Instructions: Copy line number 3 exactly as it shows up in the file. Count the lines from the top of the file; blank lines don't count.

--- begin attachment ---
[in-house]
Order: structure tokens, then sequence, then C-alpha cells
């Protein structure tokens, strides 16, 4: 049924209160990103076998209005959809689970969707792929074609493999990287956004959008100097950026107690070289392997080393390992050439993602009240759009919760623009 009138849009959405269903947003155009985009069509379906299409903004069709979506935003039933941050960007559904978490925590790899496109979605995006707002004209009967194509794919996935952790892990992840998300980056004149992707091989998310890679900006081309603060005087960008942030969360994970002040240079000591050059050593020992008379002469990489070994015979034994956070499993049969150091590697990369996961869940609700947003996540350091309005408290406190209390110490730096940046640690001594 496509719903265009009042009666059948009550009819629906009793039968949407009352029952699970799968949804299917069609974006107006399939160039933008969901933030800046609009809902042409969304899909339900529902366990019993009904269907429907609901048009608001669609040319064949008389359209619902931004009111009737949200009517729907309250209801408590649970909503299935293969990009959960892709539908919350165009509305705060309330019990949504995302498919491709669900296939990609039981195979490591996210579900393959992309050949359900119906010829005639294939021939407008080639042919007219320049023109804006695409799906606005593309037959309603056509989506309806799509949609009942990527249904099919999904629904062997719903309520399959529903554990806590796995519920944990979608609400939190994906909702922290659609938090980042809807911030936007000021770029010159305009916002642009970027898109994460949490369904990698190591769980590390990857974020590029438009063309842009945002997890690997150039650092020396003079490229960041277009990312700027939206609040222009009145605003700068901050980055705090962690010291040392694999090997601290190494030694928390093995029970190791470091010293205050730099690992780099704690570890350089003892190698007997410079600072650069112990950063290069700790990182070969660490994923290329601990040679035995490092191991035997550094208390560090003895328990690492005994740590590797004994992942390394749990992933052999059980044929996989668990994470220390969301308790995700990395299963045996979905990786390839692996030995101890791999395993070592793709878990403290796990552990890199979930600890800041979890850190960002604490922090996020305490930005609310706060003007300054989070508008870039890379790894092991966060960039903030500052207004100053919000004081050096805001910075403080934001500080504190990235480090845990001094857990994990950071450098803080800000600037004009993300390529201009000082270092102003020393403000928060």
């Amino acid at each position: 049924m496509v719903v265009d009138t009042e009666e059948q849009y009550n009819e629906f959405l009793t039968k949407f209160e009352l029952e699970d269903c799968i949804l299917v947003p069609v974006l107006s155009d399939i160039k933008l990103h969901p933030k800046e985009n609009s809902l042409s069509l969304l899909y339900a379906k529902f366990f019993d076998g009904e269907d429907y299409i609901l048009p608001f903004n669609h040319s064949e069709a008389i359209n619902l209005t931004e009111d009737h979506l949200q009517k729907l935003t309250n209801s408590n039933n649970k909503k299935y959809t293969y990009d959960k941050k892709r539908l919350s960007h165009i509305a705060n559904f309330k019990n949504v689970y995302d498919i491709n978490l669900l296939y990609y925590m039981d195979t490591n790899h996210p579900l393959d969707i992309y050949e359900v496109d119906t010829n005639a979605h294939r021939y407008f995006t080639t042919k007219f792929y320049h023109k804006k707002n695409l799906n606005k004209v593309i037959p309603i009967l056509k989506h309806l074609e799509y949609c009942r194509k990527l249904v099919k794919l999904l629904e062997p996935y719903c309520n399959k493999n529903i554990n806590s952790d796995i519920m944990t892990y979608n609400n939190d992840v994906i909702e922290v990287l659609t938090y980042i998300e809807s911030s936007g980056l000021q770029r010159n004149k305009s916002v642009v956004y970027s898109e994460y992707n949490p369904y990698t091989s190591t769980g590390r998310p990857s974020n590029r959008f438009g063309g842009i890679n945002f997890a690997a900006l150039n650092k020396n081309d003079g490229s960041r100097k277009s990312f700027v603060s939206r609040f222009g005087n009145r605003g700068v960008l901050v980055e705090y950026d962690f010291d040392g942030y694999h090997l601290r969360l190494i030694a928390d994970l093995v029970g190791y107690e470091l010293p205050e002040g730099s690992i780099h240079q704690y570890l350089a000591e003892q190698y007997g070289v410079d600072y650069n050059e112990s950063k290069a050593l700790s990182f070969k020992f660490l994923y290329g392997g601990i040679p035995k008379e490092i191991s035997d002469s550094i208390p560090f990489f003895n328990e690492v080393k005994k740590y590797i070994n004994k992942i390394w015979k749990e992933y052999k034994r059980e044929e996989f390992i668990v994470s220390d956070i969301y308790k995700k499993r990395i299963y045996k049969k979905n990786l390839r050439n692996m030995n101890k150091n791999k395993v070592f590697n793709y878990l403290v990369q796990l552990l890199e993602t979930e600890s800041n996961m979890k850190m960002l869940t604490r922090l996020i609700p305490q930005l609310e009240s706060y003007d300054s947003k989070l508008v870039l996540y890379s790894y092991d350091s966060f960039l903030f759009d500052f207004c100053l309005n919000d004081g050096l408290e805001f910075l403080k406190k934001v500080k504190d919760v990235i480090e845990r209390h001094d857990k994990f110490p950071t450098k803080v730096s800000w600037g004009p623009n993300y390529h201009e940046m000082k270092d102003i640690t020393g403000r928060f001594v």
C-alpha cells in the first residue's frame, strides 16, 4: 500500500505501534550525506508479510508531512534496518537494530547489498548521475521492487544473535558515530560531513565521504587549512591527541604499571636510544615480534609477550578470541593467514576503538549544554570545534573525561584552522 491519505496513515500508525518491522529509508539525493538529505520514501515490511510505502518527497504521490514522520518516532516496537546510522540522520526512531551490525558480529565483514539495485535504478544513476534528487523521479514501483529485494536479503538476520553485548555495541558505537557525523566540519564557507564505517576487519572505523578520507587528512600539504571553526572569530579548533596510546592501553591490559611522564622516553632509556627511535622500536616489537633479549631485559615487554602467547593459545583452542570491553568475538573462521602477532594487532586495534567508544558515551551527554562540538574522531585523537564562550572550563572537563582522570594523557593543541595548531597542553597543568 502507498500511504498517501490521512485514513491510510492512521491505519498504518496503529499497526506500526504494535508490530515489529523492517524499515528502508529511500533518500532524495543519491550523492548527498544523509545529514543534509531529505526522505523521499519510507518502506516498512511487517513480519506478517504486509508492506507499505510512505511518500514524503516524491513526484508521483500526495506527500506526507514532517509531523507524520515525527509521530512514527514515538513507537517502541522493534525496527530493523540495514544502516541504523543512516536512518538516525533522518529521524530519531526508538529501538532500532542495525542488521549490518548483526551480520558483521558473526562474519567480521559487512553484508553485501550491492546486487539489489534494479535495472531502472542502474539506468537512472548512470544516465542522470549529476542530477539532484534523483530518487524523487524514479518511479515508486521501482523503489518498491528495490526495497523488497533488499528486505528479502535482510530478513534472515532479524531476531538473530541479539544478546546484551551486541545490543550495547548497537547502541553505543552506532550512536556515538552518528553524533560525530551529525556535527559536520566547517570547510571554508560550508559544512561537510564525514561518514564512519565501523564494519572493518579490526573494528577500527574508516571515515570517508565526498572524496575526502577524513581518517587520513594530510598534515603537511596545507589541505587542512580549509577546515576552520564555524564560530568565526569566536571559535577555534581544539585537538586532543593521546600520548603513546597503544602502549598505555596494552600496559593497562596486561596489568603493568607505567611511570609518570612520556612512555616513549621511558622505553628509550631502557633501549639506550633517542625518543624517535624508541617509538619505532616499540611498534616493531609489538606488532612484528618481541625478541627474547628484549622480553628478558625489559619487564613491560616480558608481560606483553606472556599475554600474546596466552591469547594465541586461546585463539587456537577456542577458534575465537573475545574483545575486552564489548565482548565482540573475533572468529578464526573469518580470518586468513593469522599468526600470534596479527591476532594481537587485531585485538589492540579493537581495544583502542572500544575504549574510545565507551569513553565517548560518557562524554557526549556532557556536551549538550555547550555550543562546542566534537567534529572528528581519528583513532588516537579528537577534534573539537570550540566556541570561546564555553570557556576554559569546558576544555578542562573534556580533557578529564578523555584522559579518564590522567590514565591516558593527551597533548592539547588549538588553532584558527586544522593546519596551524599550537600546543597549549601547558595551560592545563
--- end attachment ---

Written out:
């Protein structure tokens, strides 16, 4: 049924209160990103076998209005959809689970969707792929074609493999990287956004959008100097950026107690070289392997080393390992050439993602009240759009919760623009 009138849009959405269903947003155009985009069509379906299409903004069709979506935003039933941050960007559904978490925590790899496109979605995006707002004209009967194509794919996935952790892990992840998300980056004149992707091989998310890679900006081309603060005087960008942030969360994970002040240079000591050059050593020992008379002469990489070994015979034994956070499993049969150091590697990369996961869940609700947003996540350091309005408290406190209390110490730096940046640690001594 496509719903265009009042009666059948009550009819629906009793039968949407009352029952699970799968949804299917069609974006107006399939160039933008969901933030800046609009809902042409969304899909339900529902366990019993009904269907429907609901048009608001669609040319064949008389359209619902931004009111009737949200009517729907309250209801408590649970909503299935293969990009959960892709539908919350165009509305705060309330019990949504995302498919491709669900296939990609039981195979490591996210579900393959992309050949359900119906010829005639294939021939407008080639042919007219320049023109804006695409799906606005593309037959309603056509989506309806799509949609009942990527249904099919999904629904062997719903309520399959529903554990806590796995519920944990979608609400939190994906909702922290659609938090980042809807911030936007000021770029010159305009916002642009970027898109994460949490369904990698190591769980590390990857974020590029438009063309842009945002997890690997150039650092020396003079490229960041277009990312700027939206609040222009009145605003700068901050980055705090962690010291040392694999090997601290190494030694928390093995029970190791470091010293205050730099690992780099704690570890350089003892190698007997410079600072650069112990950063290069700790990182070969660490994923290329601990040679035995490092191991035997550094208390560090003895328990690492005994740590590797004994992942390394749990992933052999059980044929996989668990994470220390969301308790995700990395299963045996979905990786390839692996030995101890791999395993070592793709878990403290796990552990890199979930600890800041979890850190960002604490922090996020305490930005609310706060003007300054989070508008870039890379790894092991966060960039903030500052207004100053919000004081050096805001910075403080934001500080504190990235480090845990001094857990994990950071450098803080800000600037004009993300390529201009000082270092102003020393403000928060």